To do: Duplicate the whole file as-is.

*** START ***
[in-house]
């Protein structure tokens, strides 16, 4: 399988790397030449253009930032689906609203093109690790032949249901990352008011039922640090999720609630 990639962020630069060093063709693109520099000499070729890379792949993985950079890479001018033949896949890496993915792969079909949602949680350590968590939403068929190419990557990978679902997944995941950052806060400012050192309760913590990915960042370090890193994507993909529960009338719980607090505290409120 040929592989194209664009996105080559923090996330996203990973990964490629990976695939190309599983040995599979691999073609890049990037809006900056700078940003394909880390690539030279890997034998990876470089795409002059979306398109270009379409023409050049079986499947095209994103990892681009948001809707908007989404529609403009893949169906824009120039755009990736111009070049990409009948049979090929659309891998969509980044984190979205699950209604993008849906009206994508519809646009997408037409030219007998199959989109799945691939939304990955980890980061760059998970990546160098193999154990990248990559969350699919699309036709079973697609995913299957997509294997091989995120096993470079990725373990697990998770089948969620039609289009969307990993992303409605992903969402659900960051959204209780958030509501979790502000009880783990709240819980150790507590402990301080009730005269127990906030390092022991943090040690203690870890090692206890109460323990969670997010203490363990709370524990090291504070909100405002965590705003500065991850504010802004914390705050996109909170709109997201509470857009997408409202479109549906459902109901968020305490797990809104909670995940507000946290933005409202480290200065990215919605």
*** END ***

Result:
[in-house]
């Protein structure tokens, strides 16, 4: 399988790397030449253009930032689906609203093109690790032949249901990352008011039922640090999720609630 990639962020630069060093063709693109520099000499070729890379792949993985950079890479001018033949896949890496993915792969079909949602949680350590968590939403068929190419990557990978679902997944995941950052806060400012050192309760913590990915960042370090890193994507993909529960009338719980607090505290409120 040929592989194209664009996105080559923090996330996203990973990964490629990976695939190309599983040995599979691999073609890049990037809006900056700078940003394909880390690539030279890997034998990876470089795409002059979306398109270009379409023409050049079986499947095209994103990892681009948001809707908007989404529609403009893949169906824009120039755009990736111009070049990409009948049979090929659309891998969509980044984190979205699950209604993008849906009206994508519809646009997408037409030219007998199959989109799945691939939304990955980890980061760059998970990546160098193999154990990248990559969350699919699309036709079973697609995913299957997509294997091989995120096993470079990725373990697990998770089948969620039609289009969307990993992303409605992903969402659900960051959204209780958030509501979790502000009880783990709240819980150790507590402990301080009730005269127990906030390092022991943090040690203690870890090692206890109460323990969670997010203490363990709370524990090291504070909100405002965590705003500065991850504010802004914390705050996109909170709109997201509470857009997408409202479109549906459902109901968020305490797990809104909670995940507000946290933005409202480290200065990215919605």